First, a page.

Citigroup Surpasses Expectations
Citigroup Surpasses Expectations
The Associated Press
Oct. 17, 2000
Buoyed by strong growth in consumer operations as well as investment banking and brokerage, earnings at Citigroup Inc. rose in the third quarter to exceed Wall Street expectations. Bank One Corp., still reeling from problems with its credit unit and poor commercial loans, met reduced expectations despite a 37 percent drop in profits.
Citigroup, the nation's largest banking company by assets, said Tuesday that net income in the July-September period totaled $3.09 billion, or 67 cents a share, up from $2.44 billion, or 52 cents a share, a year earlier. Analysts surveyed by First Call/Thomson Financial had expected earnings of 65 cents a share.
In midmorning trading, shares in the New York-headquartered bank dipped 12.5 cents to $50.688 on the New York Stock Exchange.
The report came a day after Citigroup rival, Bank of America Corp. in Charlotte, N.C., said its net earnings dropped 15 percent in the third quarter, hurt by higher interest rates and a hefty restructuring charge. Still, Bank of America beat analysts' expectations. Bank of America is No. 2 in the nation by assets.
George A. Bicher, an analyst at Deutsche Banc Alex. Brown in New York, described Citigroup's performance as very strong.
``What was impressive was that they had nice performance from a broad group of business units, both consumer and commercial,'' Bicher said. And unlike other big banks, which have had to increase loan reserves, the nonperforming assets at Citigroup declined, he noted.
Bicher also pointed out that Salomon Smith Barney, Citigroup's brokerage unit, reported a 44 percent increase in income to $622 million in the third quarter from $432 million a year earlier despite its heavy underwriting of telecommunications companies, which were badly hurt in the recent market nosedive.
Citigroup chairman and chief executive Sanford I. Weill said in a statement accompanying the earnings report that the strong performance reflected the banks diversification and global reach.
``We are creating greater efficiencies within our company, extending our capabilities on the internet and strengthening our balance sheet,'' Weill added. ``We continue to invest our substantial capital to expand our leadership in key areas, enhance our long-term growth and build our base of stable, recurring earnings.''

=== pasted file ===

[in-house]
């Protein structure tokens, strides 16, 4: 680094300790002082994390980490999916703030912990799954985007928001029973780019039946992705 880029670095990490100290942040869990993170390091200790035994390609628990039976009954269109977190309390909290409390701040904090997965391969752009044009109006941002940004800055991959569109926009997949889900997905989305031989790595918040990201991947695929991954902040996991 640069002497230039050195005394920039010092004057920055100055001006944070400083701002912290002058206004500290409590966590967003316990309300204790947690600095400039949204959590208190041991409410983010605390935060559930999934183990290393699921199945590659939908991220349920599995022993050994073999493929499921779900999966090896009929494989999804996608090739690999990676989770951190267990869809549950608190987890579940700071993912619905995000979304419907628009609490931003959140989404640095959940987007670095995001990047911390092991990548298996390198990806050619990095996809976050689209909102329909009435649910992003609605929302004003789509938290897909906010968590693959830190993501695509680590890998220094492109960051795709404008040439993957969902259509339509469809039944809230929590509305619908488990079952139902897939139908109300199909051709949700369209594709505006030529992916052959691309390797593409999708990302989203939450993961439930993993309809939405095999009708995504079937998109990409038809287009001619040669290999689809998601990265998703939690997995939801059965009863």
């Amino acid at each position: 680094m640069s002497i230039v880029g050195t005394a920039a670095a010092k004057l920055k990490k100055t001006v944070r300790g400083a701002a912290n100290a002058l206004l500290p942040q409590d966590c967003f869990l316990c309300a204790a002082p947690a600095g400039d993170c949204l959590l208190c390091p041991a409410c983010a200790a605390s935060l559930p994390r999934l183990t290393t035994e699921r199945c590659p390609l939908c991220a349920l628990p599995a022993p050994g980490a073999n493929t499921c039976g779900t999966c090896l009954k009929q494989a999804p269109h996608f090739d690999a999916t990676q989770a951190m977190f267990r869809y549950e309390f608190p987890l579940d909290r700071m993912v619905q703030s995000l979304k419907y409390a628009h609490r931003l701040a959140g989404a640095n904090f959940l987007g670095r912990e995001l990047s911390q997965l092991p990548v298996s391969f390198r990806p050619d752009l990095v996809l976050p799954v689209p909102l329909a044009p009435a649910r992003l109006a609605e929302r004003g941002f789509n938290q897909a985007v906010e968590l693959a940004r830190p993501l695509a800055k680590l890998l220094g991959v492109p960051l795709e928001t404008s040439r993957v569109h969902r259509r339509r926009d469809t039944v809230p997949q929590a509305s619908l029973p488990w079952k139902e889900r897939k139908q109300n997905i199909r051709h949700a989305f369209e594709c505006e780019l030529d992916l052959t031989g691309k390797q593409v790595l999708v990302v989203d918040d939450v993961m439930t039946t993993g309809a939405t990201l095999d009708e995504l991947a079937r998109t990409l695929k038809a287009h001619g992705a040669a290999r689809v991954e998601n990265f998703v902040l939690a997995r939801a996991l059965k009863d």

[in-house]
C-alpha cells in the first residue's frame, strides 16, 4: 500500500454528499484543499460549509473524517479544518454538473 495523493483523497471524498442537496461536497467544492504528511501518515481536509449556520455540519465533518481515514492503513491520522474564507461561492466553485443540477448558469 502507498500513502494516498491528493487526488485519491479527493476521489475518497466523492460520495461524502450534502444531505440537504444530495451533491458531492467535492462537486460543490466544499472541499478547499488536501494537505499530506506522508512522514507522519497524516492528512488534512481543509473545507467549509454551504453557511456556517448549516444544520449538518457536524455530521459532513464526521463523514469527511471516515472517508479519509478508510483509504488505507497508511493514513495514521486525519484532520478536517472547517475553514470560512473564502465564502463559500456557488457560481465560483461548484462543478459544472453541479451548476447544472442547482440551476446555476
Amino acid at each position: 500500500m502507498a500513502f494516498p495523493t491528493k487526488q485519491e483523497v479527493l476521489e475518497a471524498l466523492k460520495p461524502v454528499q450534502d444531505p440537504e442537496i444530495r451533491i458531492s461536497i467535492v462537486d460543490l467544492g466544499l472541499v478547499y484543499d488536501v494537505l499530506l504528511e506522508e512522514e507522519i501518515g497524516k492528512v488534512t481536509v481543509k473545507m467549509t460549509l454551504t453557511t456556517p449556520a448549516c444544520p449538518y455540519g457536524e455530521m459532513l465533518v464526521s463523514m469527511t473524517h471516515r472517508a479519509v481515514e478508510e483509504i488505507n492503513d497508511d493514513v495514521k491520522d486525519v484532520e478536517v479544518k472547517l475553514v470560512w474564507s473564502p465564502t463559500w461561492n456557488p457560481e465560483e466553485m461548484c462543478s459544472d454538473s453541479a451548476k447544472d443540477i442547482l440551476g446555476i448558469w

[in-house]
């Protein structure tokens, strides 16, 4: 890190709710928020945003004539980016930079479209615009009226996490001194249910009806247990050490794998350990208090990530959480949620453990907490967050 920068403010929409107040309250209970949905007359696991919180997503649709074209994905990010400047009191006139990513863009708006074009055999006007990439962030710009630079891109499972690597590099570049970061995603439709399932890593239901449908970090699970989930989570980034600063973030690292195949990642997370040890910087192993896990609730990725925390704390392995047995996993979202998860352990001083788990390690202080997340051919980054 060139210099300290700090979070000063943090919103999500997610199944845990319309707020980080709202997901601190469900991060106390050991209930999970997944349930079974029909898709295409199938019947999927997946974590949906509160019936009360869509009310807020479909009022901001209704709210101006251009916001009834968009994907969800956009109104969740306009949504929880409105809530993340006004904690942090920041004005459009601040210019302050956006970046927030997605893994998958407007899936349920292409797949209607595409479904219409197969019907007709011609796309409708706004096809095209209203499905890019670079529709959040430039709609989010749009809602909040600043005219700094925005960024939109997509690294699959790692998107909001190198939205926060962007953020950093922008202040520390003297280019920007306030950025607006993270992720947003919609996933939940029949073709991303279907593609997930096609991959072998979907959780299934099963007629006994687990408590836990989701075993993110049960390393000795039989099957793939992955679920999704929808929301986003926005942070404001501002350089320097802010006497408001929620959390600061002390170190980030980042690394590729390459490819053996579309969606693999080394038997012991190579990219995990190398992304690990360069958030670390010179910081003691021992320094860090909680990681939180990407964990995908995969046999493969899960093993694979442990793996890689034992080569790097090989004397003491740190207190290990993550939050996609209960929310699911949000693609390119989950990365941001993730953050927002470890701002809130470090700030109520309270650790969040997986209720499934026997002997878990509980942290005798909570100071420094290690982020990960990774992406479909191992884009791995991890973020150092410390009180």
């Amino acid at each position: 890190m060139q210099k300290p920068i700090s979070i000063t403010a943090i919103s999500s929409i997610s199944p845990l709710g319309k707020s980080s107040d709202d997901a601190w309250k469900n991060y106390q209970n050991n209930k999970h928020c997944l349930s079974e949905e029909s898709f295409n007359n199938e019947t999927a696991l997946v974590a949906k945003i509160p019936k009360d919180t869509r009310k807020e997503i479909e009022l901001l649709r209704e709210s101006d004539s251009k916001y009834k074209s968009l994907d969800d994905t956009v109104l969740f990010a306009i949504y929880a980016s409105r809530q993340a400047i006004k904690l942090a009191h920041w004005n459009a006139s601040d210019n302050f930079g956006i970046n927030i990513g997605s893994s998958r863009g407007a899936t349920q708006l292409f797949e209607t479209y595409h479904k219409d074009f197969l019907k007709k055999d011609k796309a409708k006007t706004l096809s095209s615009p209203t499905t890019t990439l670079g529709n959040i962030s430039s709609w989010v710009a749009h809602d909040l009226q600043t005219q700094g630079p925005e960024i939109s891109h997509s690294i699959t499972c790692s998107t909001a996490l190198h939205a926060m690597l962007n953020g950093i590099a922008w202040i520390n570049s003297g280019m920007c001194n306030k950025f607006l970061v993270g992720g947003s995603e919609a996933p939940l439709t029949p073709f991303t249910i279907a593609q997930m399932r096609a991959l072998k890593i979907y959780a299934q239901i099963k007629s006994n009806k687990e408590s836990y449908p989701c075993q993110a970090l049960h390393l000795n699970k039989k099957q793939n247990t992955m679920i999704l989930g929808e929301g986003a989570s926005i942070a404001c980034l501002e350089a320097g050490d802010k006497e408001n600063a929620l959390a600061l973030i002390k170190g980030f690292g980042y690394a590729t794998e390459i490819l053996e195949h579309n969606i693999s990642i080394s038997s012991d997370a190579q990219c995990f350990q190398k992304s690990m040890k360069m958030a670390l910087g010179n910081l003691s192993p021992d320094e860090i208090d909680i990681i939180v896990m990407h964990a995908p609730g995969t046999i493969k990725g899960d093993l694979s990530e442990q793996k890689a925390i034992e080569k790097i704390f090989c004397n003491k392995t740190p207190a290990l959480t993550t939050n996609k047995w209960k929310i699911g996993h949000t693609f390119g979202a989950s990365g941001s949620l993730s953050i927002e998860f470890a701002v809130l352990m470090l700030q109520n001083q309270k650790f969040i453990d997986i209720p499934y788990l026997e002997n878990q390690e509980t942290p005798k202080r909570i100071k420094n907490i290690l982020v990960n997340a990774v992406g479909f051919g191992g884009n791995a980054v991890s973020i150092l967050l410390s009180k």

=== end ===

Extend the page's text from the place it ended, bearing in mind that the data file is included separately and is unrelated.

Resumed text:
For the first nine months of the year, net income was $9.68 billion, or $2.09 a share, compared with $7.25 billion, or $1.55 a share in 1999.
Bank One Corp.
Bank One Corp., the nation's fourth largest bank, reported its fourth straight quarterly decline. Third-quarter net income was $581 million, or 50 cents a share, compared with $925 million, or 79 cents a share, a year earlier. The earnings met the estimate of analysts surveyed by First Call/Thomson Financial.
Bank One chief executive James Dimon, the former Citigroup Inc. president who took over at the troubled Chicago banking company in March, called the earnings performance not acceptable. But he said Bank One remains on target to reach its goal for the second half of this year and for 2001.
While Dimon said he was ``comfortable that we are making progress on initiatives announced in July'' _ including strengthening the balance sheet and investing more in infrastructure and customer service _ he said increases in nonperforming loans had prompted the company to raise its loan loss reserve.
Lori Appelbaum, an analyst for Goldman, Sachs and Co., said the poor record on commercial loans made for another sour quarter.
``The warning flags have been out there on this company,'' she said. ``They have been alerting people to the fact that they had a lot of junk in the portfolio, and here it is.''
Bank One's shares fell 87.5 cents to $33.75 on the New York Stock Exchange. Still, they remained well above the 52-week low of $23.19 hit last February, a month before Dimon took over, but far below the $55.62 it was trading at when the credit problems first surfaced 14 months ago.
The bank has been struggling since the disclosure in August 1999 that strong growth in First USA, the country's No. 2 credit-card issuer, had slowed after a series of flawed marketing strategies drove away customers. Besides carving deeply into its earnings, the mistakes caused Bank One's stock to plummet.
Bank One posted a net loss of $8 million, or 1 cent per share, for the first nine months of 2000 compared with a net gain of $3.068 billion, or $2.58 a share, for the same period of 1999. Excluding the impact of preferred dividends, the company had net income of $1 million through September.